Calcification is a highly regulated process. Under normal conditions, cell-mediated processes control inducers and inhibitors responsible for mineralization, and the process of vascular calcification is avoided;2 however, an imbalance of these regulators results in the initiation of calcification. The key factors responsible for calcification appear to differ across disease states. In the general population, the development of vascular calcification is mainly associated with age and atherosclerotic risk factors, while in the CKD population, vascular calcification is associated with additional non-traditional factors that may be unique to CKD and thus predispose these patients to early and more accelerated calcification. Traditional and non-traditional risk factors for CVD and vascular calcification in patients with kidney disease are shown in Boxes 1 and and2,2, respectively.10 One such factor is serum phosphorus, which has been linked to vascular calcification in several studies and is emerging as a key regulator of calcification in the CKD population.9,11,12 This review focuses on the potential mechanisms by which phosphorus may trigger and/or advance progression of accelerated vascular calcification.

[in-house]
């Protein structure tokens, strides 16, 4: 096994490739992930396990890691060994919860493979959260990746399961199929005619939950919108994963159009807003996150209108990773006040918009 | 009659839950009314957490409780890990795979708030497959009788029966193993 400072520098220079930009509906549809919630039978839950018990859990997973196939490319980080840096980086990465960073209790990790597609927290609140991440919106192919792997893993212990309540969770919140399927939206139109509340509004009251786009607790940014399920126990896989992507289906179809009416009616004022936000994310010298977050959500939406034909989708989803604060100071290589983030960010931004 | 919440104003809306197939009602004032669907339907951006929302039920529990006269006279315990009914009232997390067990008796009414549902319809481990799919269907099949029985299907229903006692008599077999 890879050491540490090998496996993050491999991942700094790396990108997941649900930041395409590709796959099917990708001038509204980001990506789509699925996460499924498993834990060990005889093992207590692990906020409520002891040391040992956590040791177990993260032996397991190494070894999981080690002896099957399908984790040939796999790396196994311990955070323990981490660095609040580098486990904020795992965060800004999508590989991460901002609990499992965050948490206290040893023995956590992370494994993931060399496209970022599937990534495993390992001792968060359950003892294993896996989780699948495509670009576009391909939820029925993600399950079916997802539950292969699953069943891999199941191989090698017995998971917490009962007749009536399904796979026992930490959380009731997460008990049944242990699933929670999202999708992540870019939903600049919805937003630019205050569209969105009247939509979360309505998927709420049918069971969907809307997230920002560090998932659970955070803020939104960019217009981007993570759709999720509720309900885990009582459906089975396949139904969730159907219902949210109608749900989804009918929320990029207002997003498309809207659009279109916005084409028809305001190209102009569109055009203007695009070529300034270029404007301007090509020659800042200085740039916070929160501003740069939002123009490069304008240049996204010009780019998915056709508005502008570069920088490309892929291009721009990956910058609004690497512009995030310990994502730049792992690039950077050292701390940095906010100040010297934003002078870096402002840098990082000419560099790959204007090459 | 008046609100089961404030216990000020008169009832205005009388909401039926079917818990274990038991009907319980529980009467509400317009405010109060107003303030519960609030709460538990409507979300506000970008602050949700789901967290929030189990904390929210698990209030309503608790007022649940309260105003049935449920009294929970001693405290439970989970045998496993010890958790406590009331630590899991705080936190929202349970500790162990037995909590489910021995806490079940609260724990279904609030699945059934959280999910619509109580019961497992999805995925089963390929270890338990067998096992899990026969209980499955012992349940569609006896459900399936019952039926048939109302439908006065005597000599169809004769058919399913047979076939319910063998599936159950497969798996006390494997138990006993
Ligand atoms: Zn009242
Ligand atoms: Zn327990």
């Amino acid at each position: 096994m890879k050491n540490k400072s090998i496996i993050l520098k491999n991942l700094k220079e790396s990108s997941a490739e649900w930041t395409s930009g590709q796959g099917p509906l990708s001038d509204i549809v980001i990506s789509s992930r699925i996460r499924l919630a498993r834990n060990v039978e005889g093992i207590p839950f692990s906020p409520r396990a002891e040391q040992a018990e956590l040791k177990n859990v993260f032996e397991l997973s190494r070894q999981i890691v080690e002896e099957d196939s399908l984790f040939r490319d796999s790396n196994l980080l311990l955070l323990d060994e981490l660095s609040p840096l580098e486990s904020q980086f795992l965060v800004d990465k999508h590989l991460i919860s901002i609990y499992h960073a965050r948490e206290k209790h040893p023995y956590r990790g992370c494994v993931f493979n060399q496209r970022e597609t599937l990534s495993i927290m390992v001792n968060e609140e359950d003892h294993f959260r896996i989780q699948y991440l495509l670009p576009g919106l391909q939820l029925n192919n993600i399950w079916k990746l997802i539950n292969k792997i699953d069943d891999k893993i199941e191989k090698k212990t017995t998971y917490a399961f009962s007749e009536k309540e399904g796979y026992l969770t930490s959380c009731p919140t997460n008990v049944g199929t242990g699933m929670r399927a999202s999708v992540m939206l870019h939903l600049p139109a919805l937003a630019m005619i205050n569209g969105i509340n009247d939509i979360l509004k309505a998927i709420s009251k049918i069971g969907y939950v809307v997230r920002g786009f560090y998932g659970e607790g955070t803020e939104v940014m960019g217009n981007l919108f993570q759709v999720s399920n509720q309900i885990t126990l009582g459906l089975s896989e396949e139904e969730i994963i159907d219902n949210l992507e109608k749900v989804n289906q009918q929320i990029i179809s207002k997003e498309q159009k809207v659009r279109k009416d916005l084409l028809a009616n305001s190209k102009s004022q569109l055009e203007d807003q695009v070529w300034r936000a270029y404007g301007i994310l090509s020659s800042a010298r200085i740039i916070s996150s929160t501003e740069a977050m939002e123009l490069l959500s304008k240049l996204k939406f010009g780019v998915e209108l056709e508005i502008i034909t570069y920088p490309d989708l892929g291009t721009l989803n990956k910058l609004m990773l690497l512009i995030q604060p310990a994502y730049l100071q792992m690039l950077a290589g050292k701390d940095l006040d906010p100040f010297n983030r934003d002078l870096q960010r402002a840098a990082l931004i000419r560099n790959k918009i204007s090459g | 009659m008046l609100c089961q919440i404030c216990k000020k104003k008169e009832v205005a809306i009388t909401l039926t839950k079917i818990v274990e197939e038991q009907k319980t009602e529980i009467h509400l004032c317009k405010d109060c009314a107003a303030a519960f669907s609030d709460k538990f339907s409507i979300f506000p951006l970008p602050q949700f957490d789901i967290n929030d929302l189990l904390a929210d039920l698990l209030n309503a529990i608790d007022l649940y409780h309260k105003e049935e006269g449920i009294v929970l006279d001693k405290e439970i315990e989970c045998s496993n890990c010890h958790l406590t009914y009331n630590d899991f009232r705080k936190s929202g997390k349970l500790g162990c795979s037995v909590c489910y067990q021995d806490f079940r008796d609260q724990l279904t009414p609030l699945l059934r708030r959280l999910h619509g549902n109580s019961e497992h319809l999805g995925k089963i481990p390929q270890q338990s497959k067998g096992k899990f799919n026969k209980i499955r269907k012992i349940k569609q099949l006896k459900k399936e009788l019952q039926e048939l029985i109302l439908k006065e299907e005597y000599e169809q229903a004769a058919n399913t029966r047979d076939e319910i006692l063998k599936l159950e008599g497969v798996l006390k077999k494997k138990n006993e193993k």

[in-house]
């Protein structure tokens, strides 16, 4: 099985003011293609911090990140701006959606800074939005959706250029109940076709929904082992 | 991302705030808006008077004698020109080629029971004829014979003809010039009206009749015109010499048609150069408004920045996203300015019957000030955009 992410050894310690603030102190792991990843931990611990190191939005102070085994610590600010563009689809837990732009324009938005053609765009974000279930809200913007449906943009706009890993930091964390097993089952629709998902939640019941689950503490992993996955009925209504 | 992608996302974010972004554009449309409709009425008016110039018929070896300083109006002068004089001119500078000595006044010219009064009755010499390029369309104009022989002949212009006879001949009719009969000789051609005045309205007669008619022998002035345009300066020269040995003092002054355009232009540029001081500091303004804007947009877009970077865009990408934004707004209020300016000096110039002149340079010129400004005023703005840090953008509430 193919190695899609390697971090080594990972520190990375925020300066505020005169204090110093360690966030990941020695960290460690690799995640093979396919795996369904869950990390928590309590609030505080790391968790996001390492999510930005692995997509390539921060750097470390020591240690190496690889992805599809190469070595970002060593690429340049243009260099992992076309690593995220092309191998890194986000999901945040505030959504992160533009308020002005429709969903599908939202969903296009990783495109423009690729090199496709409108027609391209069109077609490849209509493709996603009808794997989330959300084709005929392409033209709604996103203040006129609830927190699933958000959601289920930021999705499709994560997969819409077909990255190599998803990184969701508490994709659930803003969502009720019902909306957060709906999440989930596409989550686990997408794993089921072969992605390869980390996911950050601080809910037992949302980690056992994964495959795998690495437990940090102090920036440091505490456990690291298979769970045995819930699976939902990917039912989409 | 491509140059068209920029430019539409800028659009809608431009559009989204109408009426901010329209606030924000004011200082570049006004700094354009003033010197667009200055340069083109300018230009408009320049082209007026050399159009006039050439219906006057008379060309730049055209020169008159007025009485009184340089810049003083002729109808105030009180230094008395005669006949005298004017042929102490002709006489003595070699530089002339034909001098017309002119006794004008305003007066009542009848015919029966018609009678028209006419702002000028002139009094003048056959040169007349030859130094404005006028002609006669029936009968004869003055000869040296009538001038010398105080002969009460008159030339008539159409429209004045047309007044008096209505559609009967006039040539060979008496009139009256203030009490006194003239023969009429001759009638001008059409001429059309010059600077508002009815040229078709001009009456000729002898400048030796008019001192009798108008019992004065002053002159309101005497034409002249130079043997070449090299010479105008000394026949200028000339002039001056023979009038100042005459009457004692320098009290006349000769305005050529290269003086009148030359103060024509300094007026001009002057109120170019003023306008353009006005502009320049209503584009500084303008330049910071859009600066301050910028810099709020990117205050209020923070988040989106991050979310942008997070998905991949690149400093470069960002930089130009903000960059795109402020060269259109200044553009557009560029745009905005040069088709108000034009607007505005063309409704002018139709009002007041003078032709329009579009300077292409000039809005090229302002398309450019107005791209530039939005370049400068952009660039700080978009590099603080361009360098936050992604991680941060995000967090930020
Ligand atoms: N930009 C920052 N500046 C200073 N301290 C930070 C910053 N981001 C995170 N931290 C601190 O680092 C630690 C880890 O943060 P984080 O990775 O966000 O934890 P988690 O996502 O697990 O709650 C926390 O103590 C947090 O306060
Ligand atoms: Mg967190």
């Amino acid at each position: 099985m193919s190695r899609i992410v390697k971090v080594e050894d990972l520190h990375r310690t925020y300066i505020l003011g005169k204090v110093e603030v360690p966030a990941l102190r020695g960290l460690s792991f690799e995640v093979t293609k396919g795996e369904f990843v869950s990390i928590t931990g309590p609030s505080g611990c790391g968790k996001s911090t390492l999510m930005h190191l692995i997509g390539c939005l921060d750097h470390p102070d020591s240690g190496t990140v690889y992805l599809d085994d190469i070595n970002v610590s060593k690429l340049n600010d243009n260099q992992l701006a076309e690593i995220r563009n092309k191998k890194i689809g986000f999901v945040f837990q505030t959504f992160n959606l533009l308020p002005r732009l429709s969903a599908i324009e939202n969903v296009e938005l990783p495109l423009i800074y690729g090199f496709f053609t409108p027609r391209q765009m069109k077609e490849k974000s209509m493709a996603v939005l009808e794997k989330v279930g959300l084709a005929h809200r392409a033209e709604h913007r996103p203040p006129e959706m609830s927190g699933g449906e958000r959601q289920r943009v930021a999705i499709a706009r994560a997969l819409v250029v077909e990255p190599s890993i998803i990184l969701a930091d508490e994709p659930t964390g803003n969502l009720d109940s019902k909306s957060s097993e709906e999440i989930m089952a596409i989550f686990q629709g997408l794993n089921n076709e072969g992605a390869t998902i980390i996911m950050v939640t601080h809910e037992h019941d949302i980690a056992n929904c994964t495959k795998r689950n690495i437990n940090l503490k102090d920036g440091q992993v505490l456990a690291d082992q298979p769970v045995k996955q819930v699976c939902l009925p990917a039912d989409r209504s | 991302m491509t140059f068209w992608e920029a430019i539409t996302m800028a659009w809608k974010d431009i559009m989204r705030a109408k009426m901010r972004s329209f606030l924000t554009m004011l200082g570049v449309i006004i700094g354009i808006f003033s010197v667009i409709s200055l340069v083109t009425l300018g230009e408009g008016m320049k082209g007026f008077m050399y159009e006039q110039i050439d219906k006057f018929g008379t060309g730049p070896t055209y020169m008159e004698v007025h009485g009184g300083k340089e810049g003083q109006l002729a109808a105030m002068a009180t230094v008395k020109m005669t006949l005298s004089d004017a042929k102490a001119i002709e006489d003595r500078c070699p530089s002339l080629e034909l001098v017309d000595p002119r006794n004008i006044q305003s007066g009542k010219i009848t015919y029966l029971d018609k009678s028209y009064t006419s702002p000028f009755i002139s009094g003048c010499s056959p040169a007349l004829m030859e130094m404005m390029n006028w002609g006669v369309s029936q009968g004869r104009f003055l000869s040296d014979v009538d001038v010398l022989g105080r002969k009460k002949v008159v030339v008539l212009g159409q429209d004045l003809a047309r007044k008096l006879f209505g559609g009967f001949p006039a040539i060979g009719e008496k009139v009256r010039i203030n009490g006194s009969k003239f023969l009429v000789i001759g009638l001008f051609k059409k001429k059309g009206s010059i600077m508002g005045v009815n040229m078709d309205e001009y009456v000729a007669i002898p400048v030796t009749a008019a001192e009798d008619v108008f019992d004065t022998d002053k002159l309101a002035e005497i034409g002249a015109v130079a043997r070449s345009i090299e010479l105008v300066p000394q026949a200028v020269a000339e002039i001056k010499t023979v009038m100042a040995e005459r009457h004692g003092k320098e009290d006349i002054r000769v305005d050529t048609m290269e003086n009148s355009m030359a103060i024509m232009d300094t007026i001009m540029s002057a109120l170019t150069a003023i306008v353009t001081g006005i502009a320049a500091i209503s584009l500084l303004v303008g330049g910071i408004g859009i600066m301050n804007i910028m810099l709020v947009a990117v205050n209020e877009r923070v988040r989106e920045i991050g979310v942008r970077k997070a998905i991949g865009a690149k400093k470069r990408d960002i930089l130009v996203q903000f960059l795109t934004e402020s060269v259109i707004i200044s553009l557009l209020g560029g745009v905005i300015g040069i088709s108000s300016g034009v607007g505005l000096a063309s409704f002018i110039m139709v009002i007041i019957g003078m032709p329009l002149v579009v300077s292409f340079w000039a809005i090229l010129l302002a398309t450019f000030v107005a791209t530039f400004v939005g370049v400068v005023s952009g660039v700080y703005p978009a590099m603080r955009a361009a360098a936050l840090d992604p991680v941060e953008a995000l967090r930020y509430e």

The apparent participation of serum phosphorus in vascular calcification stems from studies of patients with kidney disease and work detailing genetic syndromes that result in hyperphosphatemia. Mutations in the genes for fibroblast growth factor 23 (FGF-23) and uridine diphosphate (UDP) N-acetyl-α-D-galactosamine result in familial tumor calcinosis, which is characterized by elevated serum phosphorus and vascular calcifications.13,14 This syndrome of hyperphosphatemia and vascular calcification has also been observed in mice with a targeted deletion of the FGF-23 gene15 or klotho16, a gene required for FGF-23 function. Hyperphosphatemia is also associated with prevalence and progression of vascular calcification in dialysis patients.9 Similar findings were reported by Raggi et al;12 in a study of 205 adult patients on maintenance dialysis, they noted that the extent of coronary artery calcification was more pronounced in the patients with higher serum phosphorus levels. The association between higher serum phosphorus levels and vascular calcification has also been reported in patients with CKD stage 3–4. In 439 participants from the Multi-Ethnic Study of Atherosclerosis (MESA) with moderate CKD (mean estimated GFR of 51 ml/min/1.73m2) and no clinical CVD, each 1-mg/dL increase in serum phosphorus was associated with a 21% (p=0.002), 33% (p=0.001), 25% (p=0.16) and 62% (p=0.007) greater prevalence of coronary artery, thoracic, aortic and mitral valve calcification, respectively, after adjusting for demographics and estimated GFR.17 Recently, serum phosphorus levels have also been linked to vascular calcification in the general population. In 3015 individuals from the CARDIA (Coronary Artery Risk Development in Young Adults) study18, participants with serum phosphorus levels greater than 3.9 mg/dL had a 52% greater risk of coronary artery calcification 15 years later versus participants with a serum phosphorus level less than 3.3 mg/dL.